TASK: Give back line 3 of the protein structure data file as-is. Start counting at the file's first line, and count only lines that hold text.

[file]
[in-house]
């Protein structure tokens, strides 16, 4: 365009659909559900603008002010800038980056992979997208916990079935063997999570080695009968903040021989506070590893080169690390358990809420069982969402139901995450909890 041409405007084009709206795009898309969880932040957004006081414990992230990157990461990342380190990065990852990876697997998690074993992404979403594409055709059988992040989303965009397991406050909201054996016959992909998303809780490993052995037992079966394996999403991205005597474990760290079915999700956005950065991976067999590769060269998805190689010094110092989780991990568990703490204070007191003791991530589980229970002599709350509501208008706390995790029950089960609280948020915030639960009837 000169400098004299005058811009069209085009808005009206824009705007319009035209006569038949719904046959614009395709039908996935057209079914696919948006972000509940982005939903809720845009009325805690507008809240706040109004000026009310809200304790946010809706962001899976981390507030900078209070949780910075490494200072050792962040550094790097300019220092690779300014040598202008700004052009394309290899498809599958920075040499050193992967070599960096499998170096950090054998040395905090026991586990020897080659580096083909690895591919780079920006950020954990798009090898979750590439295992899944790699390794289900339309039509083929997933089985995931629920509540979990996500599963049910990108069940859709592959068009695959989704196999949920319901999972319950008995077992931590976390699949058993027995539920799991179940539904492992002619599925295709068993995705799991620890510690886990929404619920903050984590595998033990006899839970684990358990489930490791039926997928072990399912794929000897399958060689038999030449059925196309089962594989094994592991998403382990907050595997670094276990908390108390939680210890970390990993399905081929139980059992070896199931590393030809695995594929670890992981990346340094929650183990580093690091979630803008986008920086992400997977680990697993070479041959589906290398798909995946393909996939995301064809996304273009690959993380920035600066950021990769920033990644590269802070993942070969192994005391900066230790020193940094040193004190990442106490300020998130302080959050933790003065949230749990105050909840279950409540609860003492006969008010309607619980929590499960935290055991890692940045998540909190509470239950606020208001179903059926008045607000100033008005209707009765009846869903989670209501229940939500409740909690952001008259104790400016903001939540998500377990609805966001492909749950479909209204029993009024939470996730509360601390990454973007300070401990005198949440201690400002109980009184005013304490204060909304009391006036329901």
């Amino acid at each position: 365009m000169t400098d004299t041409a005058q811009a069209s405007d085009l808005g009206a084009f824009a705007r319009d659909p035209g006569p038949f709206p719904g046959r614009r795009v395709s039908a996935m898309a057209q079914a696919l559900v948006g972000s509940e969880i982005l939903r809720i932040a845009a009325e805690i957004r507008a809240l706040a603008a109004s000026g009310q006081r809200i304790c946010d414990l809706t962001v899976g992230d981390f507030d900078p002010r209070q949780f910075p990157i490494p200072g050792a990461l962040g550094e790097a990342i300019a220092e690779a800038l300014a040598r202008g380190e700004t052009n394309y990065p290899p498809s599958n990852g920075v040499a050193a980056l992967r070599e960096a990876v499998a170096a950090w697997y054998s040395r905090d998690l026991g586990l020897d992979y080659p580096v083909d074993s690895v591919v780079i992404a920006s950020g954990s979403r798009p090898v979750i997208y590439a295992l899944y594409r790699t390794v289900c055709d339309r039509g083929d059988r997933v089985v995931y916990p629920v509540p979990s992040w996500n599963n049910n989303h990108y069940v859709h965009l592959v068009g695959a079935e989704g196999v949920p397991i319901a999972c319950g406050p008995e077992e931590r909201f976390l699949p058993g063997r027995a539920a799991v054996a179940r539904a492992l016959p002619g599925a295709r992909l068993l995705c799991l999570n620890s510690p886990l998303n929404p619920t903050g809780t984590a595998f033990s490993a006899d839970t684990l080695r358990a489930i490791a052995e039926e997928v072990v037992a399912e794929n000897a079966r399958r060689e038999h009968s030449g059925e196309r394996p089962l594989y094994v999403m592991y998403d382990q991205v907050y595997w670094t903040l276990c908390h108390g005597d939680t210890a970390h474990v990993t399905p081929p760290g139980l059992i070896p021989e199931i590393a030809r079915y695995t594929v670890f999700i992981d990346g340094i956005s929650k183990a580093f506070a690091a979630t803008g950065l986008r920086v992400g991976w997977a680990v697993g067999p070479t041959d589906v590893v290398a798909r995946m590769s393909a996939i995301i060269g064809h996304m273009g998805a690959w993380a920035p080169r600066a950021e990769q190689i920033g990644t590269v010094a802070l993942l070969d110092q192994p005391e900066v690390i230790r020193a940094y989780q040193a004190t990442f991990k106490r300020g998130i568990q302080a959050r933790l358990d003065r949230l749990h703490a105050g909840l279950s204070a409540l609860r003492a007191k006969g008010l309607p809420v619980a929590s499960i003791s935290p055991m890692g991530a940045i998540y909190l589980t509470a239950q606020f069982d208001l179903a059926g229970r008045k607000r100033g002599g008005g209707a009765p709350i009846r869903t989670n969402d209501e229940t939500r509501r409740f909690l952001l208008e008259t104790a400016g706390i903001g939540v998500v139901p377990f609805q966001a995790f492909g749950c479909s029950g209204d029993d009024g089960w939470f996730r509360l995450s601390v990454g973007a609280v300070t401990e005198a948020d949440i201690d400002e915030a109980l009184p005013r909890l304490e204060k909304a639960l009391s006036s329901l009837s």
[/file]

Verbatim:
């Amino acid at each position: 365009m000169t400098d004299t041409a005058q811009a069209s405007d085009l808005g009206a084009f824009a705007r319009d659909p035209g006569p038949f709206p719904g046959r614009r795009v395709s039908a996935m898309a057209q079914a696919l559900v948006g972000s509940e969880i982005l939903r809720i932040a845009a009325e805690i957004r507008a809240l706040a603008a109004s000026g009310q006081r809200i304790c946010d414990l809706t962001v899976g992230d981390f507030d900078p002010r209070q949780f910075p990157i490494p200072g050792a990461l962040g550094e790097a990342i300019a220092e690779a800038l300014a040598r202008g380190e700004t052009n394309y990065p290899p498809s599958n990852g920075v040499a050193a980056l992967r070599e960096a990876v499998a170096a950090w697997y054998s040395r905090d998690l026991g586990l020897d992979y080659p580096v083909d074993s690895v591919v780079i992404a920006s950020g954990s979403r798009p090898v979750i997208y590439a295992l899944y594409r790699t390794v289900c055709d339309r039509g083929d059988r997933v089985v995931y916990p629920v509540p979990s992040w996500n599963n049910n989303h990108y069940v859709h965009l592959v068009g695959a079935e989704g196999v949920p397991i319901a999972c319950g406050p008995e077992e931590r909201f976390l699949p058993g063997r027995a539920a799991v054996a179940r539904a492992l016959p002619g599925a295709r992909l068993l995705c799991l999570n620890s510690p886990l998303n929404p619920t903050g809780t984590a595998f033990s490993a006899d839970t684990l080695r358990a489930i490791a052995e039926e997928v072990v037992a399912e794929n000897a079966r399958r060689e038999h009968s030449g059925e196309r394996p089962l594989y094994v999403m592991y998403d382990q991205v907050y595997w670094t903040l276990c908390h108390g005597d939680t210890a970390h474990v990993t399905p081929p760290g139980l059992i070896p021989e199931i590393a030809r079915y695995t594929v670890f999700i992981d990346g340094i956005s929650k183990a580093f506070a690091a979630t803008g950065l986008r920086v992400g991976w997977a680990v697993g067999p070479t041959d589906v590893v290398a798909r995946m590769s393909a996939i995301i060269g064809h996304m273009g998805a690959w993380a920035p080169r600066a950021e990769q190689i920033g990644t590269v010094a802070l993942l070969d110092q192994p005391e900066v690390i230790r020193a940094y989780q040193a004190t990442f991990k106490r300020g998130i568990q302080a959050r933790l358990d003065r949230l749990h703490a105050g909840l279950s204070a409540l609860r003492a007191k006969g008010l309607p809420v619980a929590s499960i003791s935290p055991m890692g991530a940045i998540y909190l589980t509470a239950q606020f069982d208001l179903a059926g229970r008045k607000r100033g002599g008005g209707a009765p709350i009846r869903t989670n969402d209501e229940t939500r509501r409740f909690l952001l208008e008259t104790a400016g706390i903001g939540v998500v139901p377990f609805q966001a995790f492909g749950c479909s029950g209204d029993d009024g089960w939470f996730r509360l995450s601390v990454g973007a609280v300070t401990e005198a948020d949440i201690d400002e915030a109980l009184p005013r909890l304490e204060k909304a639960l009391s006036s329901l009837s």